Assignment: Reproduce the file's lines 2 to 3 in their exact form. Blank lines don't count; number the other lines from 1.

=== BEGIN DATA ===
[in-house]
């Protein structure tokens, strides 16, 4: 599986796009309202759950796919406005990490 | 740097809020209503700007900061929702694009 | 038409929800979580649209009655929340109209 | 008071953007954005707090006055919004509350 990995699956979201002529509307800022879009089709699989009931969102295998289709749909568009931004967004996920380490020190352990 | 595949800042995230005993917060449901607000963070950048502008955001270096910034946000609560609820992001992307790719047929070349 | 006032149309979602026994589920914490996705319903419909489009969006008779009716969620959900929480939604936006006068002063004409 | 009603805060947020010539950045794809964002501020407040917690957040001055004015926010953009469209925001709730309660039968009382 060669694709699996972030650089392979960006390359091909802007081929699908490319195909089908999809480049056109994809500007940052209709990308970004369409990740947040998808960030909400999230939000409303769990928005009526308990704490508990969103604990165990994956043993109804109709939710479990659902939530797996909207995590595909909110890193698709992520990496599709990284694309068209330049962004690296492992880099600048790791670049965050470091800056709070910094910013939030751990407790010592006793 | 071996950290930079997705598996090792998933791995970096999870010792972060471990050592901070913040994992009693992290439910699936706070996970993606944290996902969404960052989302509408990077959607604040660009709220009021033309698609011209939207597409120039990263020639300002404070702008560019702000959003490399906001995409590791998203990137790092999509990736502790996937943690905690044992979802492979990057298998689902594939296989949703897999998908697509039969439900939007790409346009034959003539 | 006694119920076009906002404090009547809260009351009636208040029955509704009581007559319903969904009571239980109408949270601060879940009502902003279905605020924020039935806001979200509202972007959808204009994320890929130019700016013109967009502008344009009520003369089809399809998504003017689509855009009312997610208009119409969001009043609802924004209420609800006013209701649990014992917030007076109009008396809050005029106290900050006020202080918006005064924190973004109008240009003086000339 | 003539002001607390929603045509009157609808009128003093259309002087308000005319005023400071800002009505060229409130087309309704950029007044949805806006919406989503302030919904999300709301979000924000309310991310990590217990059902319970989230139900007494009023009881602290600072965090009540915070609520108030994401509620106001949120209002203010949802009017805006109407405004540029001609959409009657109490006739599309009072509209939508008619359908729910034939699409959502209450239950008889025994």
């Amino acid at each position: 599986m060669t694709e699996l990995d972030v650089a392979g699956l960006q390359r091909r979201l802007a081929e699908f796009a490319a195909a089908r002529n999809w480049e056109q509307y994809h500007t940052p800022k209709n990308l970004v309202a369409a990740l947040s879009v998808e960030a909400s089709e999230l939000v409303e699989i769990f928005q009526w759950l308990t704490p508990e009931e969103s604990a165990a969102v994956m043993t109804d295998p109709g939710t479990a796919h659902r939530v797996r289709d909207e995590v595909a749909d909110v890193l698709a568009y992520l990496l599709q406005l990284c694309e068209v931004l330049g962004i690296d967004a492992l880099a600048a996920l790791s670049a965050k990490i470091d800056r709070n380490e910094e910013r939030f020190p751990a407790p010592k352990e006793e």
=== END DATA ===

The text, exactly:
């Protein structure tokens, strides 16, 4: 599986796009309202759950796919406005990490 | 740097809020209503700007900061929702694009 | 038409929800979580649209009655929340109209 | 008071953007954005707090006055919004509350 990995699956979201002529509307800022879009089709699989009931969102295998289709749909568009931004967004996920380490020190352990 | 595949800042995230005993917060449901607000963070950048502008955001270096910034946000609560609820992001992307790719047929070349 | 006032149309979602026994589920914490996705319903419909489009969006008779009716969620959900929480939604936006006068002063004409 | 009603805060947020010539950045794809964002501020407040917690957040001055004015926010953009469209925001709730309660039968009382 060669694709699996972030650089392979960006390359091909802007081929699908490319195909089908999809480049056109994809500007940052209709990308970004369409990740947040998808960030909400999230939000409303769990928005009526308990704490508990969103604990165990994956043993109804109709939710479990659902939530797996909207995590595909909110890193698709992520990496599709990284694309068209330049962004690296492992880099600048790791670049965050470091800056709070910094910013939030751990407790010592006793 | 071996950290930079997705598996090792998933791995970096999870010792972060471990050592901070913040994992009693992290439910699936706070996970993606944290996902969404960052989302509408990077959607604040660009709220009021033309698609011209939207597409120039990263020639300002404070702008560019702000959003490399906001995409590791998203990137790092999509990736502790996937943690905690044992979802492979990057298998689902594939296989949703897999998908697509039969439900939007790409346009034959003539 | 006694119920076009906002404090009547809260009351009636208040029955509704009581007559319903969904009571239980109408949270601060879940009502902003279905605020924020039935806001979200509202972007959808204009994320890929130019700016013109967009502008344009009520003369089809399809998504003017689509855009009312997610208009119409969001009043609802924004209420609800006013209701649990014992917030007076109009008396809050005029106290900050006020202080918006005064924190973004109008240009003086000339 | 003539002001607390929603045509009157609808009128003093259309002087308000005319005023400071800002009505060229409130087309309704950029007044949805806006919406989503302030919904999300709301979000924000309310991310990590217990059902319970989230139900007494009023009881602290600072965090009540915070609520108030994401509620106001949120209002203010949802009017805006109407405004540029001609959409009657109490006739599309009072509209939508008619359908729910034939699409959502209450239950008889025994």
């Amino acid at each position: 599986m060669t694709e699996l990995d972030v650089a392979g699956l960006q390359r091909r979201l802007a081929e699908f796009a490319a195909a089908r002529n999809w480049e056109q509307y994809h500007t940052p800022k209709n990308l970004v309202a369409a990740l947040s879009v998808e960030a909400s089709e999230l939000v409303e699989i769990f928005q009526w759950l308990t704490p508990e009931e969103s604990a165990a969102v994956m043993t109804d295998p109709g939710t479990a796919h659902r939530v797996r289709d909207e995590v595909a749909d909110v890193l698709a568009y992520l990496l599709q406005l990284c694309e068209v931004l330049g962004i690296d967004a492992l880099a600048a996920l790791s670049a965050k990490i470091d800056r709070n380490e910094e910013r939030f020190p751990a407790p010592k352990e006793e």